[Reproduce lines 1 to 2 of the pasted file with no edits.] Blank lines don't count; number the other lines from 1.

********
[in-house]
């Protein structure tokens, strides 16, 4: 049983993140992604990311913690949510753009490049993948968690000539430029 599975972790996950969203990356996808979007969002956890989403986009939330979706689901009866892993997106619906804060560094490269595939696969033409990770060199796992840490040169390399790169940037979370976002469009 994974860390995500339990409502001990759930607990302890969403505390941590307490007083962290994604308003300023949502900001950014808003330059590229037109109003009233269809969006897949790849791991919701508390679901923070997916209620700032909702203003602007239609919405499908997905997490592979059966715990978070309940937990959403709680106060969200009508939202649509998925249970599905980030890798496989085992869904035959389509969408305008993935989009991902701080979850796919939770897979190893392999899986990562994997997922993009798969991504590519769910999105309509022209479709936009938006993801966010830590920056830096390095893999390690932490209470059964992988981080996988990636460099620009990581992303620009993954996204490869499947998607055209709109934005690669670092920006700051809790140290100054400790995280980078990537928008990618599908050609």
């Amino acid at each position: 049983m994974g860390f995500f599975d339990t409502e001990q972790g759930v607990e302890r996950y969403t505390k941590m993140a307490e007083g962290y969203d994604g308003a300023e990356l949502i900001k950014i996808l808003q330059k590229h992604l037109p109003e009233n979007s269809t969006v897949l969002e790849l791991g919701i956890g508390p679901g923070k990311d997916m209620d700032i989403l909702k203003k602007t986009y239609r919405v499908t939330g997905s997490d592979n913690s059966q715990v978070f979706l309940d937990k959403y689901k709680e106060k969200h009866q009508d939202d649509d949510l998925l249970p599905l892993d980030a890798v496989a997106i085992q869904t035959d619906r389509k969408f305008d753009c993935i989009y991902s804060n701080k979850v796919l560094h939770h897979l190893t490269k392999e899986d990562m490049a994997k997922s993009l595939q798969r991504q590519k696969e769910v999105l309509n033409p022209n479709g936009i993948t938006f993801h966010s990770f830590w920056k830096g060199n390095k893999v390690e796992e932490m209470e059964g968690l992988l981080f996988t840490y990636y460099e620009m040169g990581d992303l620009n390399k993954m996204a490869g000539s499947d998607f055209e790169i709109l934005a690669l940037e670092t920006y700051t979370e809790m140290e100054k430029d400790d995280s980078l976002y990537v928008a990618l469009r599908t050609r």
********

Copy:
[in-house]
């Protein structure tokens, strides 16, 4: 049983993140992604990311913690949510753009490049993948968690000539430029 599975972790996950969203990356996808979007969002956890989403986009939330979706689901009866892993997106619906804060560094490269595939696969033409990770060199796992840490040169390399790169940037979370976002469009 994974860390995500339990409502001990759930607990302890969403505390941590307490007083962290994604308003300023949502900001950014808003330059590229037109109003009233269809969006897949790849791991919701508390679901923070997916209620700032909702203003602007239609919405499908997905997490592979059966715990978070309940937990959403709680106060969200009508939202649509998925249970599905980030890798496989085992869904035959389509969408305008993935989009991902701080979850796919939770897979190893392999899986990562994997997922993009798969991504590519769910999105309509022209479709936009938006993801966010830590920056830096390095893999390690932490209470059964992988981080996988990636460099620009990581992303620009993954996204490869499947998607055209709109934005690669670092920006700051809790140290100054400790995280980078990537928008990618599908050609």